screen-shot-2015-10-26-at-6-56-41-amThis rectory is much larger and finer than the one I had imagined, but served quite well to give me an authentic feel for the place. The front door is opposite the stairs, and on either side are doorways to the parlor and the dining room. I loved the enormous windows of the place, and the high ceilings. The bedroom is where the character Vivienne would have pushed her bed beneath a window to wait for St. Agnes to reveal the image of the man she would marry. The road outside would have been a dirt carriage path instead of a nice, clean paved drive.

screen-shot-2015-10-26-at-6-57-10-amEddie later showed me that Bandon’s town walls are mostly invisible now but for some crumbling remnants. Still, the wall sets the town apart and Bandon is a member of the Irish Walled Towns Network.

Upon seeing these things, the story became real to me and I could tell it with sincerity. But the truth is I would never have found or seen the places I was looking for without Eddie and Teresa. It is one thing to look at a map and draw circles and lines, and yet another to actually find your way around a mostly unmarked and unfamiliar region. They took me everywhere I wanted to go, for they knew each place already, and even more than that, they had personal history with some of them, a love of exploration, and an often unspoken but clear reverence for the land and its history.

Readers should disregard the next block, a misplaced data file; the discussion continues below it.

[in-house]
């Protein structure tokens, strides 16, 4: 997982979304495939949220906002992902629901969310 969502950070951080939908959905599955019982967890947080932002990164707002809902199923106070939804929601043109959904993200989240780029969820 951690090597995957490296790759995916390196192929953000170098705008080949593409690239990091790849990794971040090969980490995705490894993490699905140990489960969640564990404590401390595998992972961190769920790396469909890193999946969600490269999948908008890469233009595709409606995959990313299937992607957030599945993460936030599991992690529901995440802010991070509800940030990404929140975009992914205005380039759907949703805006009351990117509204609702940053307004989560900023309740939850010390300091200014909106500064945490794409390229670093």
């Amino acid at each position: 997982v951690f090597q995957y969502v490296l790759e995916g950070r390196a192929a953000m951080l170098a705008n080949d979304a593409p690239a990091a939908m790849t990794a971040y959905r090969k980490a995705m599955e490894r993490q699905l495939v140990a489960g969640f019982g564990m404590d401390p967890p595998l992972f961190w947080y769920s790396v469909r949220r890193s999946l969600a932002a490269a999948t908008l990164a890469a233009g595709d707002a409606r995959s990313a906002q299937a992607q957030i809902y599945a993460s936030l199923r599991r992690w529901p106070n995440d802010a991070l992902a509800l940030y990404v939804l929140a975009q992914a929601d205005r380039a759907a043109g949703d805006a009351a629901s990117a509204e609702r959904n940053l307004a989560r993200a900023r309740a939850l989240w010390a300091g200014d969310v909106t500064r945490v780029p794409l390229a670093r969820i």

They showed me a ruin not on my list, but beautiful and fascinating: Castle Bernard. Where once there had been a medieval castle belonging to the O’Mahonys, in 1788 the first earl of Bandon, Francis Bernard, built a beautiful mansion with tall windows and soaring castellated towers.

By the time it was inhabited by the 4th earl, James Francis Bernard, a new and modern rising came from the IRA. In June 1921, while the earl hid in the cellar, IRA soldiers set fire to the castle and captured the earl as he tried to escape. Now mostly swallowed up by the woods and vines, the magnificence and inaccessibility of the ruin spur the imagination.